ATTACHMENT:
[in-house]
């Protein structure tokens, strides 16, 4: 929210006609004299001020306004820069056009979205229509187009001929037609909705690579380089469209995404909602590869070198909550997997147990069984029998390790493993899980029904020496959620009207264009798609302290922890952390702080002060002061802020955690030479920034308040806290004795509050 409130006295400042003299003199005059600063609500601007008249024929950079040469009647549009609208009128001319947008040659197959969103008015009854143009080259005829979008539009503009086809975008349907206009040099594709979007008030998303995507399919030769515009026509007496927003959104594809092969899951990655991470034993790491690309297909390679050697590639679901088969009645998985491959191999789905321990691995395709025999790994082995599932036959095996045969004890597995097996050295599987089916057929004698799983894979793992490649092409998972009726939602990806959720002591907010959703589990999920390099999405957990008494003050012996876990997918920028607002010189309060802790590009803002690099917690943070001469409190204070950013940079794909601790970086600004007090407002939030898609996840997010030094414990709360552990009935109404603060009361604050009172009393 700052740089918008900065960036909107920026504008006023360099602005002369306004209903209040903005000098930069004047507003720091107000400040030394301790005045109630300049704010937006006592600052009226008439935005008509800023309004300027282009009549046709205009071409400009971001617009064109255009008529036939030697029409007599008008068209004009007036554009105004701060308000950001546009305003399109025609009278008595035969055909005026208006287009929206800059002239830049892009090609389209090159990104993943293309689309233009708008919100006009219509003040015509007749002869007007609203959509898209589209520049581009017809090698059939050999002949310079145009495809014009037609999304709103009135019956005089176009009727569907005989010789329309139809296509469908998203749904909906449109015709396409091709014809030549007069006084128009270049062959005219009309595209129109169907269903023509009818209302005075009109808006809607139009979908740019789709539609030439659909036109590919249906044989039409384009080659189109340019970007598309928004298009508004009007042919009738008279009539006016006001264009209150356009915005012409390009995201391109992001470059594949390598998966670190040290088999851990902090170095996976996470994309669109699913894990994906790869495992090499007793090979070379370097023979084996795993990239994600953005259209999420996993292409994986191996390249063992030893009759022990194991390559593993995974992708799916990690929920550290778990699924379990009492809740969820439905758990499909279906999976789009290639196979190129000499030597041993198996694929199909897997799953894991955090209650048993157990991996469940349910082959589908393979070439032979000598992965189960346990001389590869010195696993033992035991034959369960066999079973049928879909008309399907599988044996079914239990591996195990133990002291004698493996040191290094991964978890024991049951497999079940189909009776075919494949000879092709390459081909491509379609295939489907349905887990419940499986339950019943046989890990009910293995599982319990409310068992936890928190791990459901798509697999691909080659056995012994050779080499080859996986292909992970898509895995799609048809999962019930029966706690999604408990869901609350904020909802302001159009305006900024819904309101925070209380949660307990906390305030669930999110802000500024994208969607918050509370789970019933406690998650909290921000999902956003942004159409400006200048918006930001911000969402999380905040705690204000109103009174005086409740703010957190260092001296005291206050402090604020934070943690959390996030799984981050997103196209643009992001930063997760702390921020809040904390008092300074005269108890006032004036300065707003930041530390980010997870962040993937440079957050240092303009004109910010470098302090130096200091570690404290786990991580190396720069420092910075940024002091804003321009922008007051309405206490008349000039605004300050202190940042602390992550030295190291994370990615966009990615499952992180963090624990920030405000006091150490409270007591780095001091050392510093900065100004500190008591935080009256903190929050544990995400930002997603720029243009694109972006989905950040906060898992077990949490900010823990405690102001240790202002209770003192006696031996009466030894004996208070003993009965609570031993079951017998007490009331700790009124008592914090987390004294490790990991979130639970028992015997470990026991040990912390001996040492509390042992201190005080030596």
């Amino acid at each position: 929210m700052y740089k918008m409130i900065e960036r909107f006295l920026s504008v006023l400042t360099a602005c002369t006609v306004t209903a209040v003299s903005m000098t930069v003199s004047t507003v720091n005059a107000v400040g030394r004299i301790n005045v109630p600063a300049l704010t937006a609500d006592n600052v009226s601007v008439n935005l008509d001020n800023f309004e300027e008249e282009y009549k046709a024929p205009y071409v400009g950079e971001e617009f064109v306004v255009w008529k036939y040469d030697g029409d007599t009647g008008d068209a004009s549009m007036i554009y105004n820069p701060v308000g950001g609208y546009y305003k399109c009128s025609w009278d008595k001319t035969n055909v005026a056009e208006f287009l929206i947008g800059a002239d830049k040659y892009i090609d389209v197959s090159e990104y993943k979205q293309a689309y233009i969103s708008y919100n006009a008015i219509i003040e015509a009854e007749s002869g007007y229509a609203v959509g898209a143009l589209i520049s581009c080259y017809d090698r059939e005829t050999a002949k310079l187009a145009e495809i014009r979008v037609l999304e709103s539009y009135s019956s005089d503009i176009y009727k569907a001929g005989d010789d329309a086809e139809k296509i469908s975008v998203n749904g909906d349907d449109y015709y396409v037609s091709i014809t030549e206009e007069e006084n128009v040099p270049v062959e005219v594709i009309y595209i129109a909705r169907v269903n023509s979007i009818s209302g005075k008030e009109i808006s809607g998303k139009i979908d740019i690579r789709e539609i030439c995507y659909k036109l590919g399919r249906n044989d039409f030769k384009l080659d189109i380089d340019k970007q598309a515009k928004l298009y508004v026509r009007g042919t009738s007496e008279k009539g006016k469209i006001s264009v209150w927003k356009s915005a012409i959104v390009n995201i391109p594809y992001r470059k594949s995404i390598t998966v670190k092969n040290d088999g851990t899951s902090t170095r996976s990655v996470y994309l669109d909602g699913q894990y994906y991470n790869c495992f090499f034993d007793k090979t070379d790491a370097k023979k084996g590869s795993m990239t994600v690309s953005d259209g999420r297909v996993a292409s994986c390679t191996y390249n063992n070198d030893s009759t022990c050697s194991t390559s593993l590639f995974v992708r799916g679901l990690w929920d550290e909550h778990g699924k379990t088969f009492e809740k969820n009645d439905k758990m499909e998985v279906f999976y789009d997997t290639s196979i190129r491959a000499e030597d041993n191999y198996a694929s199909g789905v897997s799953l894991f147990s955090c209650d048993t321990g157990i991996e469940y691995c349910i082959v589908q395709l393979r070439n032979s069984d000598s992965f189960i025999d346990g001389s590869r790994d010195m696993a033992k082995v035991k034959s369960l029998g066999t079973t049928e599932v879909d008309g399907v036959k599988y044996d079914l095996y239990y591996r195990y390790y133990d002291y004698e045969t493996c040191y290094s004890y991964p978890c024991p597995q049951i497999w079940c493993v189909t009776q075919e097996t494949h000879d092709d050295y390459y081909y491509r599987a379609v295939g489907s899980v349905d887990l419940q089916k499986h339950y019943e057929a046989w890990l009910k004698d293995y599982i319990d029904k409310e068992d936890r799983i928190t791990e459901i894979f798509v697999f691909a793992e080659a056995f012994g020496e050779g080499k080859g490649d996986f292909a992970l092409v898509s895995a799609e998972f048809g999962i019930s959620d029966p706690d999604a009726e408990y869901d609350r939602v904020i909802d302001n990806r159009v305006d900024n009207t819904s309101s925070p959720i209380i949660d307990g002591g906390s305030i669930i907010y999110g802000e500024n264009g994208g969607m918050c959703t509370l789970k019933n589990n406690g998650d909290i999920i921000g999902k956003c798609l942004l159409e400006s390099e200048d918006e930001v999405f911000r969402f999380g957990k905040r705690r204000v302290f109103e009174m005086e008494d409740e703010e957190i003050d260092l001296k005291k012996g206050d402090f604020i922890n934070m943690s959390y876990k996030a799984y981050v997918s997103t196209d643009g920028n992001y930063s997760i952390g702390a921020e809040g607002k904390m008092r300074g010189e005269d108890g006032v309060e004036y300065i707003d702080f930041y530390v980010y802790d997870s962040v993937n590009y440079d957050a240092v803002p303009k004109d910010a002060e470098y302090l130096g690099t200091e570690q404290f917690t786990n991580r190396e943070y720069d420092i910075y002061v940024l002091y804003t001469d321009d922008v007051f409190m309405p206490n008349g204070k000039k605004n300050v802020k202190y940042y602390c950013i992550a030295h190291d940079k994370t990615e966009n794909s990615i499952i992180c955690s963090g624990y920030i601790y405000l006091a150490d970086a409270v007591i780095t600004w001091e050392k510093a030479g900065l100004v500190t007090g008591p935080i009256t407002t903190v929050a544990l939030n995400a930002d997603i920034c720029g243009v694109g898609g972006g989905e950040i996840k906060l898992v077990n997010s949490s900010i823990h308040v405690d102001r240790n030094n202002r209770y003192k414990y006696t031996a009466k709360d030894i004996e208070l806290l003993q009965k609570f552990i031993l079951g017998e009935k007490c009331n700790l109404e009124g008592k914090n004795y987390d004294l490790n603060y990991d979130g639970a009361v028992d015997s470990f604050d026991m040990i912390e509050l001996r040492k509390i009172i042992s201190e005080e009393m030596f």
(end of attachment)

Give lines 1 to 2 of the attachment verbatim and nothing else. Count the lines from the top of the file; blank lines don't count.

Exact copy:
[in-house]
């Protein structure tokens, strides 16, 4: 929210006609004299001020306004820069056009979205229509187009001929037609909705690579380089469209995404909602590869070198909550997997147990069984029998390790493993899980029904020496959620009207264009798609302290922890952390702080002060002061802020955690030479920034308040806290004795509050 409130006295400042003299003199005059600063609500601007008249024929950079040469009647549009609208009128001319947008040659197959969103008015009854143009080259005829979008539009503009086809975008349907206009040099594709979007008030998303995507399919030769515009026509007496927003959104594809092969899951990655991470034993790491690309297909390679050697590639679901088969009645998985491959191999789905321990691995395709025999790994082995599932036959095996045969004890597995097996050295599987089916057929004698799983894979793992490649092409998972009726939602990806959720002591907010959703589990999920390099999405957990008494003050012996876990997918920028607002010189309060802790590009803002690099917690943070001469409190204070950013940079794909601790970086600004007090407002939030898609996840997010030094414990709360552990009935109404603060009361604050009172009393 700052740089918008900065960036909107920026504008006023360099602005002369306004209903209040903005000098930069004047507003720091107000400040030394301790005045109630300049704010937006006592600052009226008439935005008509800023309004300027282009009549046709205009071409400009971001617009064109255009008529036939030697029409007599008008068209004009007036554009105004701060308000950001546009305003399109025609009278008595035969055909005026208006287009929206800059002239830049892009090609389209090159990104993943293309689309233009708008919100006009219509003040015509007749002869007007609203959509898209589209520049581009017809090698059939050999002949310079145009495809014009037609999304709103009135019956005089176009009727569907005989010789329309139809296509469908998203749904909906449109015709396409091709014809030549007069006084128009270049062959005219009309595209129109169907269903023509009818209302005075009109808006809607139009979908740019789709539609030439659909036109590919249906044989039409384009080659189109340019970007598309928004298009508004009007042919009738008279009539006016006001264009209150356009915005012409390009995201391109992001470059594949390598998966670190040290088999851990902090170095996976996470994309669109699913894990994906790869495992090499007793090979070379370097023979084996795993990239994600953005259209999420996993292409994986191996390249063992030893009759022990194991390559593993995974992708799916990690929920550290778990699924379990009492809740969820439905758990499909279906999976789009290639196979190129000499030597041993198996694929199909897997799953894991955090209650048993157990991996469940349910082959589908393979070439032979000598992965189960346990001389590869010195696993033992035991034959369960066999079973049928879909008309399907599988044996079914239990591996195990133990002291004698493996040191290094991964978890024991049951497999079940189909009776075919494949000879092709390459081909491509379609295939489907349905887990419940499986339950019943046989890990009910293995599982319990409310068992936890928190791990459901798509697999691909080659056995012994050779080499080859996986292909992970898509895995799609048809999962019930029966706690999604408990869901609350904020909802302001159009305006900024819904309101925070209380949660307990906390305030669930999110802000500024994208969607918050509370789970019933406690998650909290921000999902956003942004159409400006200048918006930001911000969402999380905040705690204000109103009174005086409740703010957190260092001296005291206050402090604020934070943690959390996030799984981050997103196209643009992001930063997760702390921020809040904390008092300074005269108890006032004036300065707003930041530390980010997870962040993937440079957050240092303009004109910010470098302090130096200091570690404290786990991580190396720069420092910075940024002091804003321009922008007051309405206490008349000039605004300050202190940042602390992550030295190291994370990615966009990615499952992180963090624990920030405000006091150490409270007591780095001091050392510093900065100004500190008591935080009256903190929050544990995400930002997603720029243009694109972006989905950040906060898992077990949490900010823990405690102001240790202002209770003192006696031996009466030894004996208070003993009965609570031993079951017998007490009331700790009124008592914090987390004294490790990991979130639970028992015997470990026991040990912390001996040492509390042992201190005080030596």